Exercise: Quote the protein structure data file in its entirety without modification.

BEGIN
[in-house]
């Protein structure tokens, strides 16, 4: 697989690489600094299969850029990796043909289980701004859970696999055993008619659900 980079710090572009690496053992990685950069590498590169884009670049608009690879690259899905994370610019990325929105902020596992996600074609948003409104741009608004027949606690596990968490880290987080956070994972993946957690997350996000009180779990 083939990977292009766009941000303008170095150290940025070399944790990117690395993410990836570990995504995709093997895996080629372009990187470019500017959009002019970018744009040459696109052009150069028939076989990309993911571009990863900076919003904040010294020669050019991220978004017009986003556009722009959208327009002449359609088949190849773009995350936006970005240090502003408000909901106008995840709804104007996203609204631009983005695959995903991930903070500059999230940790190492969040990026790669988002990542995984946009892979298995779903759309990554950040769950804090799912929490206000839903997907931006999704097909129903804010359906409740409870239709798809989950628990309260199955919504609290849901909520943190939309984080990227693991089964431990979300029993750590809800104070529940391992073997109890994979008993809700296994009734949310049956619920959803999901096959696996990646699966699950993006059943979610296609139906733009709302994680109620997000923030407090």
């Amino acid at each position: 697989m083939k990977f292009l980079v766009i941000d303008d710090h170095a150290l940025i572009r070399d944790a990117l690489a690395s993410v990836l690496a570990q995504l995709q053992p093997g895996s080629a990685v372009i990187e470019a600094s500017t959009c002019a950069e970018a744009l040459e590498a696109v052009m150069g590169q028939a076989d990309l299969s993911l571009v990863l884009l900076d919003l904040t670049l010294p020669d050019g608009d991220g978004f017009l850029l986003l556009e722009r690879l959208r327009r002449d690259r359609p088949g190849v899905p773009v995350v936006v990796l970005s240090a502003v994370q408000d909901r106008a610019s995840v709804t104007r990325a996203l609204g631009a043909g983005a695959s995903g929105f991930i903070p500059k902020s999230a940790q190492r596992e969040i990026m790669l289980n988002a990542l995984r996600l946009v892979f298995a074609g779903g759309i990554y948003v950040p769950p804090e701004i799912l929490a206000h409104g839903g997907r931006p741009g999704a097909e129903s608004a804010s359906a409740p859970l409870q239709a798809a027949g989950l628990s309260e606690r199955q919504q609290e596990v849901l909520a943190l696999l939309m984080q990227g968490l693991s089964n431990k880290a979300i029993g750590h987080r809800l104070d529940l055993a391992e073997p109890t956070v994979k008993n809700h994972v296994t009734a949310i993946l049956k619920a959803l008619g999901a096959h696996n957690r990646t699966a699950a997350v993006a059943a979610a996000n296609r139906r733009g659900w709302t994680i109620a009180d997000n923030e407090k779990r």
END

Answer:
[in-house]
């Protein structure tokens, strides 16, 4: 697989690489600094299969850029990796043909289980701004859970696999055993008619659900 980079710090572009690496053992990685950069590498590169884009670049608009690879690259899905994370610019990325929105902020596992996600074609948003409104741009608004027949606690596990968490880290987080956070994972993946957690997350996000009180779990 083939990977292009766009941000303008170095150290940025070399944790990117690395993410990836570990995504995709093997895996080629372009990187470019500017959009002019970018744009040459696109052009150069028939076989990309993911571009990863900076919003904040010294020669050019991220978004017009986003556009722009959208327009002449359609088949190849773009995350936006970005240090502003408000909901106008995840709804104007996203609204631009983005695959995903991930903070500059999230940790190492969040990026790669988002990542995984946009892979298995779903759309990554950040769950804090799912929490206000839903997907931006999704097909129903804010359906409740409870239709798809989950628990309260199955919504609290849901909520943190939309984080990227693991089964431990979300029993750590809800104070529940391992073997109890994979008993809700296994009734949310049956619920959803999901096959696996990646699966699950993006059943979610296609139906733009709302994680109620997000923030407090």
């Amino acid at each position: 697989m083939k990977f292009l980079v766009i941000d303008d710090h170095a150290l940025i572009r070399d944790a990117l690489a690395s993410v990836l690496a570990q995504l995709q053992p093997g895996s080629a990685v372009i990187e470019a600094s500017t959009c002019a950069e970018a744009l040459e590498a696109v052009m150069g590169q028939a076989d990309l299969s993911l571009v990863l884009l900076d919003l904040t670049l010294p020669d050019g608009d991220g978004f017009l850029l986003l556009e722009r690879l959208r327009r002449d690259r359609p088949g190849v899905p773009v995350v936006v990796l970005s240090a502003v994370q408000d909901r106008a610019s995840v709804t104007r990325a996203l609204g631009a043909g983005a695959s995903g929105f991930i903070p500059k902020s999230a940790q190492r596992e969040i990026m790669l289980n988002a990542l995984r996600l946009v892979f298995a074609g779903g759309i990554y948003v950040p769950p804090e701004i799912l929490a206000h409104g839903g997907r931006p741009g999704a097909e129903s608004a804010s359906a409740p859970l409870q239709a798809a027949g989950l628990s309260e606690r199955q919504q609290e596990v849901l909520a943190l696999l939309m984080q990227g968490l693991s089964n431990k880290a979300i029993g750590h987080r809800l104070d529940l055993a391992e073997p109890t956070v994979k008993n809700h994972v296994t009734a949310i993946l049956k619920a959803l008619g999901a096959h696996n957690r990646t699966a699950a997350v993006a059943a979610a996000n296609r139906r733009g659900w709302t994680i109620a009180d997000n923030e407090k779990r």